But that's the essence of what we found in our own research. It's, as I said, similar to information we'd heard before, similar to the information now being reported in some detail by the African Union. But it's also, I think, collected in a more systematic manner than we had before, and therefore, a more solid basis for making determinations of two kinds. One is, the big question is, you know, is it genocide? What does it all mean?
And even more specifically, the specific questions, what needs to be done? What does the government have to do? What do the rebels have to do? What does the international community have to do? And it helps then inform the kind of decisions we've had to make in preparing the new UN resolution that we are circulating today up at the United Nations that is a strong resolution that's focused on what needs to be done to help the lives of people in Sudan.
QUESTION: If I could just follow up on that. Do you accept -- a senior State Department official, a high-ranking State Department official, is quoted in that story as saying that whether or not it's genocide is a political determination, not a legal one. Do you agree with that?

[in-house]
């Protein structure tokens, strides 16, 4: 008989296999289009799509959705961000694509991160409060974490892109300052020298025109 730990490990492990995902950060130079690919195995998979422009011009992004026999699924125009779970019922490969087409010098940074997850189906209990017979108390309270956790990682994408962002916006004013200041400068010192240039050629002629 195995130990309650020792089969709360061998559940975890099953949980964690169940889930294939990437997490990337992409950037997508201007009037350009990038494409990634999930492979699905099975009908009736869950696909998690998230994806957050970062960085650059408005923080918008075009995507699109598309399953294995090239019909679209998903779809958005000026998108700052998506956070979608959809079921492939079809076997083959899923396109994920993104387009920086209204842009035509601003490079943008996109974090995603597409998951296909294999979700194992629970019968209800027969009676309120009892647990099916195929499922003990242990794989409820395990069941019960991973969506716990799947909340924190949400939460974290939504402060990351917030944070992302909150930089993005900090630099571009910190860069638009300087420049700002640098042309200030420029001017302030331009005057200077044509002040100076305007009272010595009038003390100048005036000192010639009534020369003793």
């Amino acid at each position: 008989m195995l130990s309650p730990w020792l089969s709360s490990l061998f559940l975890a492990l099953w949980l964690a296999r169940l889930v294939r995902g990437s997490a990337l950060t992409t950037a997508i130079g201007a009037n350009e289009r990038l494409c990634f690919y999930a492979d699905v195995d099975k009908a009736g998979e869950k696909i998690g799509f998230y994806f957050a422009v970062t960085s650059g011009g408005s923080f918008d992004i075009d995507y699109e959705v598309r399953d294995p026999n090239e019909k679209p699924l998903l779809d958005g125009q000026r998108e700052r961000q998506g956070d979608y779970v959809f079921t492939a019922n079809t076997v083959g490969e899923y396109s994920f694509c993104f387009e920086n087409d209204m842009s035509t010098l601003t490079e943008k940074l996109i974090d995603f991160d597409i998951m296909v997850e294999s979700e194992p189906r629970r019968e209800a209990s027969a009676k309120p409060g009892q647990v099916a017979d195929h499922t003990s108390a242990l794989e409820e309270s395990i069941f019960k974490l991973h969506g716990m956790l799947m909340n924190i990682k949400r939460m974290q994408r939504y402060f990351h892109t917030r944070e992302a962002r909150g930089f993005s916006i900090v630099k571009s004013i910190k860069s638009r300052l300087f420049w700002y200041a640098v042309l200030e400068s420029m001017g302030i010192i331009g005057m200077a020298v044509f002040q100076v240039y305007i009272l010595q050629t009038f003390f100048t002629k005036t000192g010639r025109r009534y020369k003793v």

MR. BOUCHER: I don't -- no, I don't.
QUESTION: So it is a legal question, in your mind?
MR. BOUCHER: There is sort of three elements. One is, what are the facts? Second is, what is the law? Is there a conclusion, therefore, that writes itself, that is based on the facts in the law? Is it absolutely obvious? And, if not, then maybe there is a bit of a political element of what kind of call do you want to make.
But I think we've tried to do this in a systematic manner, so it's -- any conclusions that are reached are based on the facts and based on the legal environment.
QUESTION: So it's not in that gray zone where it might be a political matter?
MR. BOUCHER: I don't want to step into the gray zone today. I think the Secretary will have to give our assessment of the facts and the law and the judgments.